Use in the elderly.

Cetirizine is well tolerated by patients 65 years of age and over. Clearance of cetirizine is reduced in proportion to creatinine clearance. In patients whose creatinine clearance is reduced (i.e. those with moderate renal impairment), a starting dose of 5 mg/day is recommended.

Patients with renal insufficiency.

Dosing adjustment is necessary in patients with renal insufficiency (see Dosage and Administration).

Patients with hepatic insufficiency.

Dosing adjustment may be necessary in patients with hepatic insufficiency (See Dosage and Administration).


Cetirizine contains lactose. It should not be given to patients with rare hereditary problems of galactose intolerance, the Lapp lactase deficiency or glucose-galactose malabsorption.

Effects on laboratory tests.

Allergy skin tests are inhibited by antihistamines and a wash-out period (of 3 days) is required before performing them.


Studies with cetirizine demonstrated that there were no clinically relevant adverse interactions with pseudoephedrine, cimetidine, ketoconazole, erythromycin, azithromycin, glipizide and diazepam. A small decrease in the clearance of cetirizine (16%) was observed in a multiple dose study with theophylline (400 mg once a day), while the disposition of theophylline was not altered by concomitant cetirizine administration. In a multiple dose study of ritonavir (600 mg twice daily) and cetirizine (10 mg daily), the extent of exposure to cetirizine was increased by about 40% while the disposition of ritonavir slightly altered (-11%) further to concomitant cetirizine administration.

Adverse Effects

The more commonly observed untoward events reported during cetirizine administration and not associated with an equivalent incidence among placebo-treated patients are somnolence, dry mouth and fatigue.
Table 1 shows adverse events occurring with an incidence of greater than 1% after intake of cetirizine 5 to 20 mg cetirizine a day. It pools all the American and European clinical studies (including open studies with access to rescue drug) in urticaria, perennial and seasonal rhinitis. The incidence of somnolence associated with cetirizine was 14.3% (7.6% under placebo) and was predominantly mild to moderate in severity. After pooling the same studies in the three registered indications, sedation is reported more in the patients suffering from seasonal allergic rhinitis, than in the patients suffering from perennial allergic rhinitis and urticaria.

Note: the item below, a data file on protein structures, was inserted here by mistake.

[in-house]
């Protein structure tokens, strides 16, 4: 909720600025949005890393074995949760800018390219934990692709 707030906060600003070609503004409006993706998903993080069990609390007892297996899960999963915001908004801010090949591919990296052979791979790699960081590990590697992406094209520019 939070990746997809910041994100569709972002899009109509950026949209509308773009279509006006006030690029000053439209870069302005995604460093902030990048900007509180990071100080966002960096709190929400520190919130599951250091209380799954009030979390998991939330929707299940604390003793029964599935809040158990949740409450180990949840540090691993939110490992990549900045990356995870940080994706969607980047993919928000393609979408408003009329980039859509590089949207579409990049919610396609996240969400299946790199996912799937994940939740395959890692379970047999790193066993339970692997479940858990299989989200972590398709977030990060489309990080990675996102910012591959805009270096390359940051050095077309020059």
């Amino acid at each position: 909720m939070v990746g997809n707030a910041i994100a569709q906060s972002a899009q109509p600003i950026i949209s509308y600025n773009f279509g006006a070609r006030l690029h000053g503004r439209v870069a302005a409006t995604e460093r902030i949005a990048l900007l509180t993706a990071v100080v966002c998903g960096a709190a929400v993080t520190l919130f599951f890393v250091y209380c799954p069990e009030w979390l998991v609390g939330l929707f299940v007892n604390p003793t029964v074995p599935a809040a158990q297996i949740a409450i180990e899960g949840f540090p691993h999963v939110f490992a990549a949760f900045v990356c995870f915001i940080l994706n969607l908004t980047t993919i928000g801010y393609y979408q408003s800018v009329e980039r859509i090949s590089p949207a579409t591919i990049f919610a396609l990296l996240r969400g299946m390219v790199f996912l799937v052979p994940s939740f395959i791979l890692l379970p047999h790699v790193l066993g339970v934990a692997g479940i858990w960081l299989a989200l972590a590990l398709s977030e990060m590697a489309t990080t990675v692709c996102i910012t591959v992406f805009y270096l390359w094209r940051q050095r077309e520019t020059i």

Assessment of severity of sedation in clinical trials indicates the mild nature of sedation associated with cetirizine.
The following events were observed infrequently (less than 1/100), but more than once, in 2,487 patients who received cetirizine in all US and European trials; a causal relationship with cetirizine administration has not been established. Events are listed in order of decreasing frequency within a given body system.

Autonomic nervous system.

Increased appetite, anorexia, flushing, increased sweating.




Earache, epistaxis, altered sense of taste, tinnitus, tongue disorder.


Eye abnormality, periorbital oedema, abnormal vision, eye pain, conjunctivitis.


Abdominal pain, diarrhoea, vomiting, constipation, flatulence.


Polyuria, urinary retention, urinary tract infection.


Back pain, myalgia, arthralgia, bone disorder (fracture), leg cramps.


Nervousness, impaired concentration, confusion, paraesthesia, asthenia, hypertonia, tremor.

Respiratory system.

Respiratory disorder, coughing, bronchospasm, upper respiratory tract infection, dyspnoea.


Weight increase (see comment below), fever, oedema, chest pain, pain, rigors, dysmenorrhoea, thirst, decreased libido.
Weight gain was reported as an adverse effect in 0.4% of cetirizine patients in placebo-controlled trials. In an open study of six months' duration, the mean gain in weight was 2.8% after 20 weeks, with no further increase at 26 weeks. This effect has been reported for other antihistamines.
Occasional instances of reversible liver function test (transaminase) elevations have occurred during cetirizine therapy, without evidence of jaundice or other clinical findings.
Adverse events at rates of 1% or greater in children aged from 6 months to 12 years, included in placebo-controlled trials are in Table 2.